Lang is a wonderfully engaging writer... he's obviously deeply committed to the craft of teaching and the craft of writing.
Life on the Tenure Track: Lessons from the First Yearby James M. Lang
In this fast-paced and lively account, Jim Lang asks—and mostly answers—the questions that confront every new faculty member as well as those who dream of becoming new faculty members: Will my students like me? Will my teaching schedule allow me time to do research and write? Do I really want to spend the rest of my life in this profession? Is anyone… See more details below
In this fast-paced and lively account, Jim Lang asks—and mostly answers—the questions that confront every new faculty member as well as those who dream of becoming new faculty members: Will my students like me? Will my teaching schedule allow me time to do research and write? Do I really want to spend the rest of my life in this profession? Is anyone awake in the backrow?
Lang narrates the story of his first year on the tenure track with wit and wisdom, detailing his moments of confusion, frustration, and even elation—in the classroom, at his writing desk, during his office hours, in departmental meetings—as well as his insights into the lives and working conditions of faculty in higher education today. Engaging and accessible, Life on the Tenure Track will delight and enlighten faculty, graduate students, and administrators alike.
Faculty at all levels will recognize their own experiences somewhere in this short, perceptive, and ultimately entertaining account of academic life.
Lang demonstrates that there are many largely universal survival struggles and self-doubts which are shared in common by most of us embarking on a new career in the academy.
Offers a lively report on how it looks and feels to shoot the academic rapids today.
I would not be surprised if [ Life on the Tenure Track] became one of the texts distributed by teaching and learning centers to new assistant professors at orientation workshops. It would serve them well.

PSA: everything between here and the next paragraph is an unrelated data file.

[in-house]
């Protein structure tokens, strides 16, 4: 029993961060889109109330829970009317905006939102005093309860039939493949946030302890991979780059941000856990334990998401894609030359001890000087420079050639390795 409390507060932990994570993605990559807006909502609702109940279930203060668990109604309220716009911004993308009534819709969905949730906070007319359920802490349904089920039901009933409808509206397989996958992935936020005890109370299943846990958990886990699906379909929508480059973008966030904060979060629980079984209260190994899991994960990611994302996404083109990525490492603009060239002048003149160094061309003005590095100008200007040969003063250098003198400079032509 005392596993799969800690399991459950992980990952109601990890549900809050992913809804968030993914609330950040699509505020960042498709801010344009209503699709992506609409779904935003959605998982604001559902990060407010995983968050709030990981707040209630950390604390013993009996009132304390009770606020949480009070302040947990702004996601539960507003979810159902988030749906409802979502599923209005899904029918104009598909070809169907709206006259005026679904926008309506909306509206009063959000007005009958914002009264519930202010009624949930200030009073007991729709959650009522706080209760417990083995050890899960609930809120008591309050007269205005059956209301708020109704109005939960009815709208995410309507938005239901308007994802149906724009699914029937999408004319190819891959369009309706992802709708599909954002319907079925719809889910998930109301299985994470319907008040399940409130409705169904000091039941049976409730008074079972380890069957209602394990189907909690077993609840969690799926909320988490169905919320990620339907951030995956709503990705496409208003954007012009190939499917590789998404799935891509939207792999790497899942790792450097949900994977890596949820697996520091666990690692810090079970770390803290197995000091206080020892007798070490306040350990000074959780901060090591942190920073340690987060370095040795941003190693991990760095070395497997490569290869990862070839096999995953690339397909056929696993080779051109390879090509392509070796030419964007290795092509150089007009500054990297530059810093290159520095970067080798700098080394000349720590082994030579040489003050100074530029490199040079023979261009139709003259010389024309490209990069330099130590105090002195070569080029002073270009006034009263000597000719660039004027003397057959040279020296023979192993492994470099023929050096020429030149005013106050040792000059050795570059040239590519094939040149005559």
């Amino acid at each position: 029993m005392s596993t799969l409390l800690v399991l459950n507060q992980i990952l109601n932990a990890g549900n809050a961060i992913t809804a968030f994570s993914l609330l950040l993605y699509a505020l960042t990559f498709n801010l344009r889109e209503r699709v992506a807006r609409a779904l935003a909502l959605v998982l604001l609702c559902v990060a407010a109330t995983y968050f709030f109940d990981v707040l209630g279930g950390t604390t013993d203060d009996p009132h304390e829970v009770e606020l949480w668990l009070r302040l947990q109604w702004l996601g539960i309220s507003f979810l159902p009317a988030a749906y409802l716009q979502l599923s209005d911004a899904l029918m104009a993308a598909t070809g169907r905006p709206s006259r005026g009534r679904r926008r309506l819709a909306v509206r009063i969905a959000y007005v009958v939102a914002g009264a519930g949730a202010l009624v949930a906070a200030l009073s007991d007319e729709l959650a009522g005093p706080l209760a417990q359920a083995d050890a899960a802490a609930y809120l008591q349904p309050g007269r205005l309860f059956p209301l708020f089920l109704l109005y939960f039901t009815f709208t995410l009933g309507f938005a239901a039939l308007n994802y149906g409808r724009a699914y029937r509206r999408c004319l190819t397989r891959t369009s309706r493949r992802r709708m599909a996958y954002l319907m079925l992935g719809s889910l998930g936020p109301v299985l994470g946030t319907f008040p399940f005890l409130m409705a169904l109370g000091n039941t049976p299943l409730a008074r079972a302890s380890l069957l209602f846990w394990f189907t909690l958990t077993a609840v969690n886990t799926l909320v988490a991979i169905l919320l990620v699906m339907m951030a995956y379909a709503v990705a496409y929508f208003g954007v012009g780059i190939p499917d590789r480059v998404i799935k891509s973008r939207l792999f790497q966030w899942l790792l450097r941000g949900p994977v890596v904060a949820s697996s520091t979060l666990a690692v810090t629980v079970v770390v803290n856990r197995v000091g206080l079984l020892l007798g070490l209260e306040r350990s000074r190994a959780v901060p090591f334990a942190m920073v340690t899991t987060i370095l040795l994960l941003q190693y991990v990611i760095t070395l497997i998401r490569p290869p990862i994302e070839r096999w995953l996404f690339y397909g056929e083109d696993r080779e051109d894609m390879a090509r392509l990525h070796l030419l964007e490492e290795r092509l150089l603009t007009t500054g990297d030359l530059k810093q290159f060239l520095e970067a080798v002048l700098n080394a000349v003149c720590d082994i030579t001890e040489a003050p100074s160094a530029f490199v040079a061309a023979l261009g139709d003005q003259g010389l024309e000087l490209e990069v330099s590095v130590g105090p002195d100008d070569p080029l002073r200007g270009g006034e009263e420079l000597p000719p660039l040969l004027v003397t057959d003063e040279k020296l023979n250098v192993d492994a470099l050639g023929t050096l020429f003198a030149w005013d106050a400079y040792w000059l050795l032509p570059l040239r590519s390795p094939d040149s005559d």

An interesting and accessible narrative.
- Johns Hopkins University Press
- Publication date:
- Sold by:
- Barnes & Noble
- NOOK Book
- File size:
- 2 MB
- Age Range:
- 18 Years
What People are saying about this
Jim Lang is a great guide whose warm, honest, funny, and poignant book will give advice and comfort to all panicked souls standing in front of a class for the first time, or wondering whether to speak at department meetings with senior professors who seem to know everything.
Emily Toth, Ms. Mentor from the Chronicle of Higher Education
A beautifully written book, part memoir, part meditation, part user's manual—all the parts held together by the personality and reflections of the author who is by turns exuberant, anxious, triumphant, rueful, and always immensely appealing. Anyone who has ever taught will find waiting on the pages of this book the shock, and pleasure, of recognition.
Stanley Fish, University of Illinois at Chicago
May become the 'bible' for graduate students and new faculty. Lang's descriptions and analysis sparkle with warmth, humor, goodwill, and honesty. I found myself rooting for him, and viewed him as a mentor, turning the page looking for his very thoughtful advice. I would enthusiastically recommend this book to graduate students, adjunct professors, tenure-track and tenured faculty, and administrators.
Lynn Sacco, University of Tennessee
Jim Lang's account of the ups and downs of his first year of college teaching make me wish I had taken notes during my own first contact with the other side of the desk. That year was longer ago than I care to mention, but I found it suddenly before me with a vividness that I can only attribute to Lang's evocative writing.
Dennis Baron, University of Illinois
With humor and pathos, Jim Lang tells a powerful story of his first year as a college teacher, offering a wealth of insights that will help graduate students and new faculty—and maybe even not-so-new faculty—learn to survive and flourish as good teachers. I came away with a renewed appreciation of the very real challenges and opportunities we face as educators.
Ken Bain, author of What the Best College Teachers Do
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